It all starts with the new growth on a conifer. The type of tree isn’t important, as all of them have strong, piney resins that can flavor a syrup.
First, collect the new growth; I made a small batch, so only needed about 1/2 Cup. After a thorough rinsing, boil the needles (including the stem) in water until somewhat reduced.
Add sugar to the boiling liquid to make a syrup, using approximately 1 Cup of sugar for 2 Cups of water and 1/2 Cup of needles. Stir until dissolved and remove from heat, then let cool, and strain into a glass container. This was the only container I had for such a small amount of syrup, but it actually worked very well, allowing us to ‘shake’ as much or as little as we wanted into a drink.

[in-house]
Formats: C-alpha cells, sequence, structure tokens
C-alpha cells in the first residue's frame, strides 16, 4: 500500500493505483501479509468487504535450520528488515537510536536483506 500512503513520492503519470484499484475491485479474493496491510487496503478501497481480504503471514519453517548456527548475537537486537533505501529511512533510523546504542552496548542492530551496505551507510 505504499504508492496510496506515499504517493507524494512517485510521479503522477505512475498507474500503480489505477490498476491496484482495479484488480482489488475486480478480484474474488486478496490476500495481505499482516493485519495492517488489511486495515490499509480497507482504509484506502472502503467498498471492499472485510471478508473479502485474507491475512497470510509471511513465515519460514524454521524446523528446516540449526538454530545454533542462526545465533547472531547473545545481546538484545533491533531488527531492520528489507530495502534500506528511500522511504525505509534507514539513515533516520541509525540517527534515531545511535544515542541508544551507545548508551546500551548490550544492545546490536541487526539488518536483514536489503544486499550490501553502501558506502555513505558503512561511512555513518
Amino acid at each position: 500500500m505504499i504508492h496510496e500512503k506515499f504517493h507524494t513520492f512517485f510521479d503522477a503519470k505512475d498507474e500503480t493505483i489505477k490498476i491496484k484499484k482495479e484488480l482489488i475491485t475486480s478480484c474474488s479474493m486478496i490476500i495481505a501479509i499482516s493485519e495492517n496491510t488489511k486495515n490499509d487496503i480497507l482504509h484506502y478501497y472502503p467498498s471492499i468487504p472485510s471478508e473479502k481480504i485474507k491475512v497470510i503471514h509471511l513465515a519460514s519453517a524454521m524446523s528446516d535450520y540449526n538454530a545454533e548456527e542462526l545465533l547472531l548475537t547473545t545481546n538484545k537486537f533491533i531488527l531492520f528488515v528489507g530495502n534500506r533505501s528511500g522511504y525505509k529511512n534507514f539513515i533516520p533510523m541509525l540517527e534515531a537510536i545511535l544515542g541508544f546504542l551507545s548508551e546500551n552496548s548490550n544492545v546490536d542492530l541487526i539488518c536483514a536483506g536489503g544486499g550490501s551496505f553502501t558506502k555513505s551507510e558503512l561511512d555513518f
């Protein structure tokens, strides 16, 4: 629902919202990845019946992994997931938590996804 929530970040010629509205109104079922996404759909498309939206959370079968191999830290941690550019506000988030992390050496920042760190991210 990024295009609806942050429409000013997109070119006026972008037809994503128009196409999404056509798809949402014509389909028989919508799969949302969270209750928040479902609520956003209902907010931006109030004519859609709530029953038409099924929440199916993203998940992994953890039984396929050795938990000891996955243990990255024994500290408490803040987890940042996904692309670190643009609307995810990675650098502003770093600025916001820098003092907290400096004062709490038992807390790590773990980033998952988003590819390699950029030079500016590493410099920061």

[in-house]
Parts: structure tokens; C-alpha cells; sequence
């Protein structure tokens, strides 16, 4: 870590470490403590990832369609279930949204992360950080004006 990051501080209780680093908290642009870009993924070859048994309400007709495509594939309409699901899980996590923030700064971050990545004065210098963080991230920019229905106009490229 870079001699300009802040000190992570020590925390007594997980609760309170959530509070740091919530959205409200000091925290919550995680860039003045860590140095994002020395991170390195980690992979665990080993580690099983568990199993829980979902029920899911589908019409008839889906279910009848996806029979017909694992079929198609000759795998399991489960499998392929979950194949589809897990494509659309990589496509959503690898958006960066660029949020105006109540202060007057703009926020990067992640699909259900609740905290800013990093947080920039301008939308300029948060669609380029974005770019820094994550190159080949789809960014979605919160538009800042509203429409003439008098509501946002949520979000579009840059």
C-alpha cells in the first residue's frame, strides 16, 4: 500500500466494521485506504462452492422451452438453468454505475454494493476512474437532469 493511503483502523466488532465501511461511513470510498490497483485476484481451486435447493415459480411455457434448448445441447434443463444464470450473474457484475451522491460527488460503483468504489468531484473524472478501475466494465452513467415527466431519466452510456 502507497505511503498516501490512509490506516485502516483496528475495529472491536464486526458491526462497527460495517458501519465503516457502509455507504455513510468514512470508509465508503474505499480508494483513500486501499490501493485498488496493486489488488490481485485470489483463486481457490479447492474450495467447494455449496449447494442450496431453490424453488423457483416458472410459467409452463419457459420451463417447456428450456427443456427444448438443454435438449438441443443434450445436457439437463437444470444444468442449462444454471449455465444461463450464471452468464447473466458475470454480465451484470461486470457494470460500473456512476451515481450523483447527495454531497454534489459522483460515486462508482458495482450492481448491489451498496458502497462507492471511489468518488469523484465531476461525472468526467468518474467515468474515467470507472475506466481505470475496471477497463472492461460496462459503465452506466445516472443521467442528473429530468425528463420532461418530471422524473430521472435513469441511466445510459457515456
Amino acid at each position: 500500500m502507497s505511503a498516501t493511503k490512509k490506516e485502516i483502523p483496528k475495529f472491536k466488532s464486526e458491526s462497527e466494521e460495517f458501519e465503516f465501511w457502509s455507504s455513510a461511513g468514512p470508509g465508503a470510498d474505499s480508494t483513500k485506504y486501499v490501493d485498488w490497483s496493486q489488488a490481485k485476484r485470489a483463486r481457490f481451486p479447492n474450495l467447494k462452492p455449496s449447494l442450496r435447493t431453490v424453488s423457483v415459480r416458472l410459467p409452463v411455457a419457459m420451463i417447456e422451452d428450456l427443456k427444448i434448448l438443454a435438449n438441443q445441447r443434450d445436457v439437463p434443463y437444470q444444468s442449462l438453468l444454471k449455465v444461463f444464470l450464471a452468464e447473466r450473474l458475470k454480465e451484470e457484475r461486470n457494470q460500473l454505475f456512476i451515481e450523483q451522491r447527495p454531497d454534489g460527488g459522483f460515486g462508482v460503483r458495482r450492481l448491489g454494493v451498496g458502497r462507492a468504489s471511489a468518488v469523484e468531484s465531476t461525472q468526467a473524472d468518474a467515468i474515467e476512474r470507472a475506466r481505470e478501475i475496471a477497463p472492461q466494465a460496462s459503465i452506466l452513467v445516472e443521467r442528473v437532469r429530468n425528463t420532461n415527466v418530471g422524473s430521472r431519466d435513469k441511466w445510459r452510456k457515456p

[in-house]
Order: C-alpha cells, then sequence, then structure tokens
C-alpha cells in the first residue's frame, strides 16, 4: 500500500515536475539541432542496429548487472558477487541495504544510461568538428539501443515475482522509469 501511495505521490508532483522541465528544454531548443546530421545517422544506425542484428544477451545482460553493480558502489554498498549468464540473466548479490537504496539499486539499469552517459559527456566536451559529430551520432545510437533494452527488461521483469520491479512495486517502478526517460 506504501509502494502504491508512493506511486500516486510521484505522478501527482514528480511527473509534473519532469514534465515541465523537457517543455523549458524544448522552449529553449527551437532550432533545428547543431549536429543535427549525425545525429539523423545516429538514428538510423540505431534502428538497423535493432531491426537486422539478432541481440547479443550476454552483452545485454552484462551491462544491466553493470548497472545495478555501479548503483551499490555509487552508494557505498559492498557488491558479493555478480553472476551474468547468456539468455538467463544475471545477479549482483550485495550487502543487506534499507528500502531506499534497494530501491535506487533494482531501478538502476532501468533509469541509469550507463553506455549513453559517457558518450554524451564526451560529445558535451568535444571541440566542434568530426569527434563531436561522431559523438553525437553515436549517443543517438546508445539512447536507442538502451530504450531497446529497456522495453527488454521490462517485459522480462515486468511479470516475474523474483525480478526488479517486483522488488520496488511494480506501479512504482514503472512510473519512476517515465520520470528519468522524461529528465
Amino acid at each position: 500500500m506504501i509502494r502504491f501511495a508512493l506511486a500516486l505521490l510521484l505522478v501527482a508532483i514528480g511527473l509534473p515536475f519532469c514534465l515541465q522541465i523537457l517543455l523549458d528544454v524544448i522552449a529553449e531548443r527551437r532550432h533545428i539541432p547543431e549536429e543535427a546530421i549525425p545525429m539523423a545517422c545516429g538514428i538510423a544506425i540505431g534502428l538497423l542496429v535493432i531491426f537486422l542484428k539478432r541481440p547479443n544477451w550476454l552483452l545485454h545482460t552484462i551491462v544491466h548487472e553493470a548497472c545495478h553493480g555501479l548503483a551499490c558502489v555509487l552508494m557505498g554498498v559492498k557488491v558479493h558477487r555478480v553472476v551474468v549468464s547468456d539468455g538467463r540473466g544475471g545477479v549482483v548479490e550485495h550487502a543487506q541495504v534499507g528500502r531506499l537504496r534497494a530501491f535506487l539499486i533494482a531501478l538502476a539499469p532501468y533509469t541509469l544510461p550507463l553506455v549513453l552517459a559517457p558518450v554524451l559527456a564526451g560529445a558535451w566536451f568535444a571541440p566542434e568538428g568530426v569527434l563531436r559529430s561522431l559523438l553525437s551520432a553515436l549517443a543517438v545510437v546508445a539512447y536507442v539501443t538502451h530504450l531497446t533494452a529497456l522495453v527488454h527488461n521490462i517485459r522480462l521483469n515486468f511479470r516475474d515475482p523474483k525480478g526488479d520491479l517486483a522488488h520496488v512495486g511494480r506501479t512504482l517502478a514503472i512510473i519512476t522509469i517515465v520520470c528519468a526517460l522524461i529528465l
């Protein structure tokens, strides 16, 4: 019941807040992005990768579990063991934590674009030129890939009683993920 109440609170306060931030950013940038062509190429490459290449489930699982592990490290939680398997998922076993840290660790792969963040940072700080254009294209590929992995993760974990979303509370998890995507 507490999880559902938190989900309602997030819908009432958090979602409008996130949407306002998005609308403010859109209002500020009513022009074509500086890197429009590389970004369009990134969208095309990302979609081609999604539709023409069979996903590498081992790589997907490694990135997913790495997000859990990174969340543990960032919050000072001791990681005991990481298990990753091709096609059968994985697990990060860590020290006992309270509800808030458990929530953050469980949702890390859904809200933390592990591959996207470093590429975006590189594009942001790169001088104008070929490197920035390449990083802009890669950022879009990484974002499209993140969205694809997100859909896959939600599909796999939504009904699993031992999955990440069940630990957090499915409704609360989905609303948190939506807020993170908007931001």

Here it is, as an addition to a Ginger Ale and Bourbon cocktail. The flavor is subtle, a little astringent, piney pungent. Update: The next night I tried bourbon, pine syrup, and mineral water, and liked it a lot more–less sweet, more pine-savory!